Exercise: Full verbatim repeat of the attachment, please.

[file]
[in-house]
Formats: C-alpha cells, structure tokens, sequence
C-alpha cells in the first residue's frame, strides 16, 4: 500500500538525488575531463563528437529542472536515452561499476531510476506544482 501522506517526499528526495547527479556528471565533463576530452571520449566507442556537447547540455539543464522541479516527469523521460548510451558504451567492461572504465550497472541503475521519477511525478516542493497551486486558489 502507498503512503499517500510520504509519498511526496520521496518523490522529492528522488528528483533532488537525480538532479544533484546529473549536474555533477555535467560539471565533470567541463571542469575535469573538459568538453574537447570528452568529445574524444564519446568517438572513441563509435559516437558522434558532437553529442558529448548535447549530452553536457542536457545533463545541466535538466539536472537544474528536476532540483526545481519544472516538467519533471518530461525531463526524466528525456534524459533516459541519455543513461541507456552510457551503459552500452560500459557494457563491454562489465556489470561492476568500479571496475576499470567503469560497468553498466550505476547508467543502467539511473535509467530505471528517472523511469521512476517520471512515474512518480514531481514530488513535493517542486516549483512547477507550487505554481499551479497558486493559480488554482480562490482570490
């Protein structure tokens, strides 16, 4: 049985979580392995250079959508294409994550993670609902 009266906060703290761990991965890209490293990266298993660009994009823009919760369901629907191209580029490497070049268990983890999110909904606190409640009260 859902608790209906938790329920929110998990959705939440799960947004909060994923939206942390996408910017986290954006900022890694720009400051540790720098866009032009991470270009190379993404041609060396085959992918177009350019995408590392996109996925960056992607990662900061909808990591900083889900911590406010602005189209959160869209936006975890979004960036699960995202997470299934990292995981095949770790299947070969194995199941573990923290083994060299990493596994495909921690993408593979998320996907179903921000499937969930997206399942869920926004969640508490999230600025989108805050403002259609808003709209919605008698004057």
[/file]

[in-house]
Formats: C-alpha cells, structure tokens, sequence
C-alpha cells in the first residue's frame, strides 16, 4: 500500500538525488575531463563528437529542472536515452561499476531510476506544482 501522506517526499528526495547527479556528471565533463576530452571520449566507442556537447547540455539543464522541479516527469523521460548510451558504451567492461572504465550497472541503475521519477511525478516542493497551486486558489 502507498503512503499517500510520504509519498511526496520521496518523490522529492528522488528528483533532488537525480538532479544533484546529473549536474555533477555535467560539471565533470567541463571542469575535469573538459568538453574537447570528452568529445574524444564519446568517438572513441563509435559516437558522434558532437553529442558529448548535447549530452553536457542536457545533463545541466535538466539536472537544474528536476532540483526545481519544472516538467519533471518530461525531463526524466528525456534524459533516459541519455543513461541507456552510457551503459552500452560500459557494457563491454562489465556489470561492476568500479571496475576499470567503469560497468553498466550505476547508467543502467539511473535509467530505471528517472523511469521512476517520471512515474512518480514531481514530488513535493517542486516549483512547477507550487505554481499551479497558486493559480488554482480562490482570490
């Protein structure tokens, strides 16, 4: 049985979580392995250079959508294409994550993670609902 009266906060703290761990991965890209490293990266298993660009994009823009919760369901629907191209580029490497070049268990983890999110909904606190409640009260 859902608790209906938790329920929110998990959705939440799960947004909060994923939206942390996408910017986290954006900022890694720009400051540790720098866009032009991470270009190379993404041609060396085959992918177009350019995408590392996109996925960056992607990662900061909808990591900083889900911590406010602005189209959160869209936006975890979004960036699960995202997470299934990292995981095949770790299947070969194995199941573990923290083994060299990493596994495909921690993408593979998320996907179903921000499937969930997206399942869920926004969640508490999230600025989108805050403002259609808003709209919605008698004057």